So if and when anyone makes a trip here to Tokyo, please be sure to check out Japanese-Italian pastas! Don’t make the mistake of only having sushi, sashimi, ramen, etc.!

Monday, December 22, 2008


Can I just stay here? I want to just stay here. I love being in Tokyo! No, actually, I’ve been to a couple other cities, which I’ve also liked, so it’s more accurate to say that I love being in Japan. It’s totally beyond words.

Got here Thursday night, local time, and I’m totally in love. Have been downing Japanese candy (strawberry chocolates in particular) like it’s my job and I’m so happy to see my mom again!

And because I just got here from France, I can’t help but compare. Like Europe, the women here put a lot of care into their appearance, except the Japanese aesthetic is more detailed – and more deliberate, if you will. They are perfectly coiffed and made up, and their outfits are stylishly elaborate. Tokyo is so chic, and I love to people-watch here. I’m not even just talking about the eccentrically attired gyaru and Gothic Lolitas in Harajuku – the street fashion is mind-blowing. So creative and full of character! How much time does it take to look like that every day? A lazy person like me wouldn’t know. Plus in the evenings there are occasionally women who walk around in their beautiful kimonos, no doubt on their way to some special event or other.
The people here seem to love dogs as much as the French do, particularly of the compact variety. All the outrageous makeup and subculture apparel in Japan can’t bring as much attention as a couple dogs. We were taking my “cousins” (my aunt and uncle’s two pugs) out for a stroll, and people would be totally enraptured by them, walking by us, stopping to play with them, squealing, “Kawaii! Oh, kawaiiiiiiiii!!!” A lot of people have little canine friends here, but Tokyo is way cleaner than Nice because pet owners actually pick up after their dogs, and there are signs every so often both in English and Japanese asking that they do so. My aunt and uncle even bring a bottle of water when they walk their dogs to dilute their pee after they’ve gone.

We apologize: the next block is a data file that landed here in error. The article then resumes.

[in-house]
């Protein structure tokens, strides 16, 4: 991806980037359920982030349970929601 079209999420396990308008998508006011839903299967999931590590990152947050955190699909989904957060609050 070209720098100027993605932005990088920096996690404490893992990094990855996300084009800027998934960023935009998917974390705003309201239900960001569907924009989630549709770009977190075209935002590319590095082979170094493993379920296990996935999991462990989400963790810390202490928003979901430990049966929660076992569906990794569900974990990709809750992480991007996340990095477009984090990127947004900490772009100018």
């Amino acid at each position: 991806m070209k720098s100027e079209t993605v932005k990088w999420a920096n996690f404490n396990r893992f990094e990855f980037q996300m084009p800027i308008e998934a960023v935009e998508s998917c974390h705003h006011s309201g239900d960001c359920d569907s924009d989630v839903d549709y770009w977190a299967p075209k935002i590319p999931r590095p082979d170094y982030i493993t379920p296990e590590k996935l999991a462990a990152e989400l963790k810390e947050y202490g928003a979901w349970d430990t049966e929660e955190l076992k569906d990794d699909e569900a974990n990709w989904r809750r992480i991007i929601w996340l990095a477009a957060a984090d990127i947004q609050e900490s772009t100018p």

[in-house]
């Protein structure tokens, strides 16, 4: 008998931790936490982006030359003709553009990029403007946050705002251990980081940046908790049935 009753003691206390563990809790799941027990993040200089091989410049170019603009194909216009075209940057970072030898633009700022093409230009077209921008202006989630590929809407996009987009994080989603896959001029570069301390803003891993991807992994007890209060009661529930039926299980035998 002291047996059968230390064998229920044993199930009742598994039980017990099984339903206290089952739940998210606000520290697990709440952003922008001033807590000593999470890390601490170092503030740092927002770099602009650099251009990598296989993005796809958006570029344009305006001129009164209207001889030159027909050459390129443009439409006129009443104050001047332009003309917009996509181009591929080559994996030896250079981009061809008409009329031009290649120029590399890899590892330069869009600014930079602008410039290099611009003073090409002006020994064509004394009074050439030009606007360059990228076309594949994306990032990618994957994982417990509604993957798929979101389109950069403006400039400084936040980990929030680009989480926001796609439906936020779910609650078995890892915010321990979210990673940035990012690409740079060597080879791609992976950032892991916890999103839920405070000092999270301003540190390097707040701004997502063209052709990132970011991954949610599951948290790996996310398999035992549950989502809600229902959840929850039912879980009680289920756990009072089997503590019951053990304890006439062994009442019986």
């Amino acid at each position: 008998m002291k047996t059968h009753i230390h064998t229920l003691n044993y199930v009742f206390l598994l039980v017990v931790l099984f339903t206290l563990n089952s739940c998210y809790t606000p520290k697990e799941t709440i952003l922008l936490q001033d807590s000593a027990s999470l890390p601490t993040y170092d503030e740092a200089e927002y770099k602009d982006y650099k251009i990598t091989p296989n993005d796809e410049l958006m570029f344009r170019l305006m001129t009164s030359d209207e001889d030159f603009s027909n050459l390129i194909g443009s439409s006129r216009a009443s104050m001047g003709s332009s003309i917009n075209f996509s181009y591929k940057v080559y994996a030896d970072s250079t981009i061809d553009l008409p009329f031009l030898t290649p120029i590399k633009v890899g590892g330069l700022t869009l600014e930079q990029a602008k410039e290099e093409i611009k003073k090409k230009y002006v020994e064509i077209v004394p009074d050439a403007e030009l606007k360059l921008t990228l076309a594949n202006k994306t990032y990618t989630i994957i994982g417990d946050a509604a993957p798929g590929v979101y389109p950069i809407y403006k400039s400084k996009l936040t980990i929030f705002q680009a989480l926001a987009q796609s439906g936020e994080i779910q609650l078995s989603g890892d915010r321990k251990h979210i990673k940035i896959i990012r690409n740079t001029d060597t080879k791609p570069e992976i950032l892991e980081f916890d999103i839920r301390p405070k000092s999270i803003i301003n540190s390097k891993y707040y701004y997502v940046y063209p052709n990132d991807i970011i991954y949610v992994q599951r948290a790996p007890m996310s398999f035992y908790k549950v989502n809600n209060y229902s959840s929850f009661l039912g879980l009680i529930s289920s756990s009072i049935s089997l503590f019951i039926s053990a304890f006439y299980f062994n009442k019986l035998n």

Am also a huge fan of the subway system – it’s so developed and you can literally get anywhere you want in the city. I wish the TTC were like that. It sort of seems confusing at first both because of the language barrier and because there are like, a million lines, but it’s not hard to get the hang of it. The seats are cushioned and warm, and the hanging handles are way easier for me to reach than their North American counterparts – hee. Plus there are LCD screens that clearly illustrate the line, where your next stop is, how long it’s going to take to get there, which side the doors will open on and which lines connect to the one you’re currently on. And the announcer that recites all this information speaks both Japanese and English. Everything is really precise. The subway cars also stop in exactly the same spot every time, and there are markers on the platforms for where each individual subway car stops, so you can line up to get into the car that will be closer to whichever exit you will get off on later.